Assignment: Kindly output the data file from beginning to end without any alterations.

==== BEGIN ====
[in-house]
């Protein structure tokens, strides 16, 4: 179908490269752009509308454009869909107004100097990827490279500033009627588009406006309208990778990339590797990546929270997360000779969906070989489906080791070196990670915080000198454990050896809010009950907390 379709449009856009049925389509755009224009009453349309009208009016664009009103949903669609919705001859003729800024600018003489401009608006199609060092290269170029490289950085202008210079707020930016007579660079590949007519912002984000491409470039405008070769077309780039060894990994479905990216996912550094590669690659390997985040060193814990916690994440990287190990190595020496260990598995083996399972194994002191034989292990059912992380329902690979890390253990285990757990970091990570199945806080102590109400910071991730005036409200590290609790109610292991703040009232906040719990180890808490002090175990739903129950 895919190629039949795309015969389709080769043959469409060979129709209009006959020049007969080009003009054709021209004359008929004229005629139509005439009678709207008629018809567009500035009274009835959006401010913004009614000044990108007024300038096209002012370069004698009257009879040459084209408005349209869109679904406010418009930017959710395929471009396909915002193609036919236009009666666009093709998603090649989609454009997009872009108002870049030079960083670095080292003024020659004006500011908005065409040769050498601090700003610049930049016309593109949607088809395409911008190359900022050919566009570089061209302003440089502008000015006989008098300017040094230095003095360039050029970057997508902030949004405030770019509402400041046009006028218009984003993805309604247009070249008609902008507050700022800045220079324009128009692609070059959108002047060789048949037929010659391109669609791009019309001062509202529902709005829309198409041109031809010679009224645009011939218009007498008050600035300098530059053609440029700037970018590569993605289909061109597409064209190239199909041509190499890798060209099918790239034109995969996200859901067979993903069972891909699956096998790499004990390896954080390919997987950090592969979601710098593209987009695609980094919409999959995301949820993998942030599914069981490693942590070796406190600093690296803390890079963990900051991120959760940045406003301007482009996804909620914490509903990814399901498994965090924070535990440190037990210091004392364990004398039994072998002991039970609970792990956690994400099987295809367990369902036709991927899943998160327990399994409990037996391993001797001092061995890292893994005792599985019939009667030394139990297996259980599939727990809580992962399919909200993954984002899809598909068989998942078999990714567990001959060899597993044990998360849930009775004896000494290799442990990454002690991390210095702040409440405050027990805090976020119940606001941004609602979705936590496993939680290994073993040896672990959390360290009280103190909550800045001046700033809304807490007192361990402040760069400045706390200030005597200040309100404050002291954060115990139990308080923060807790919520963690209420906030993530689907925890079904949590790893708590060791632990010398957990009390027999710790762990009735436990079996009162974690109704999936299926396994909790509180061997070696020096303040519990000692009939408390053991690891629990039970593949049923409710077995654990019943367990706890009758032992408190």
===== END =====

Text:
[in-house]
């Protein structure tokens, strides 16, 4: 179908490269752009509308454009869909107004100097990827490279500033009627588009406006309208990778990339590797990546929270997360000779969906070989489906080791070196990670915080000198454990050896809010009950907390 379709449009856009049925389509755009224009009453349309009208009016664009009103949903669609919705001859003729800024600018003489401009608006199609060092290269170029490289950085202008210079707020930016007579660079590949007519912002984000491409470039405008070769077309780039060894990994479905990216996912550094590669690659390997985040060193814990916690994440990287190990190595020496260990598995083996399972194994002191034989292990059912992380329902690979890390253990285990757990970091990570199945806080102590109400910071991730005036409200590290609790109610292991703040009232906040719990180890808490002090175990739903129950 895919190629039949795309015969389709080769043959469409060979129709209009006959020049007969080009003009054709021209004359008929004229005629139509005439009678709207008629018809567009500035009274009835959006401010913004009614000044990108007024300038096209002012370069004698009257009879040459084209408005349209869109679904406010418009930017959710395929471009396909915002193609036919236009009666666009093709998603090649989609454009997009872009108002870049030079960083670095080292003024020659004006500011908005065409040769050498601090700003610049930049016309593109949607088809395409911008190359900022050919566009570089061209302003440089502008000015006989008098300017040094230095003095360039050029970057997508902030949004405030770019509402400041046009006028218009984003993805309604247009070249008609902008507050700022800045220079324009128009692609070059959108002047060789048949037929010659391109669609791009019309001062509202529902709005829309198409041109031809010679009224645009011939218009007498008050600035300098530059053609440029700037970018590569993605289909061109597409064209190239199909041509190499890798060209099918790239034109995969996200859901067979993903069972891909699956096998790499004990390896954080390919997987950090592969979601710098593209987009695609980094919409999959995301949820993998942030599914069981490693942590070796406190600093690296803390890079963990900051991120959760940045406003301007482009996804909620914490509903990814399901498994965090924070535990440190037990210091004392364990004398039994072998002991039970609970792990956690994400099987295809367990369902036709991927899943998160327990399994409990037996391993001797001092061995890292893994005792599985019939009667030394139990297996259980599939727990809580992962399919909200993954984002899809598909068989998942078999990714567990001959060899597993044990998360849930009775004896000494290799442990990454002690991390210095702040409440405050027990805090976020119940606001941004609602979705936590496993939680290994073993040896672990959390360290009280103190909550800045001046700033809304807490007192361990402040760069400045706390200030005597200040309100404050002291954060115990139990308080923060807790919520963690209420906030993530689907925890079904949590790893708590060791632990010398957990009390027999710790762990009735436990079996009162974690109704999936299926396994909790509180061997070696020096303040519990000692009939408390053991690891629990039970593949049923409710077995654990019943367990706890009758032992408190």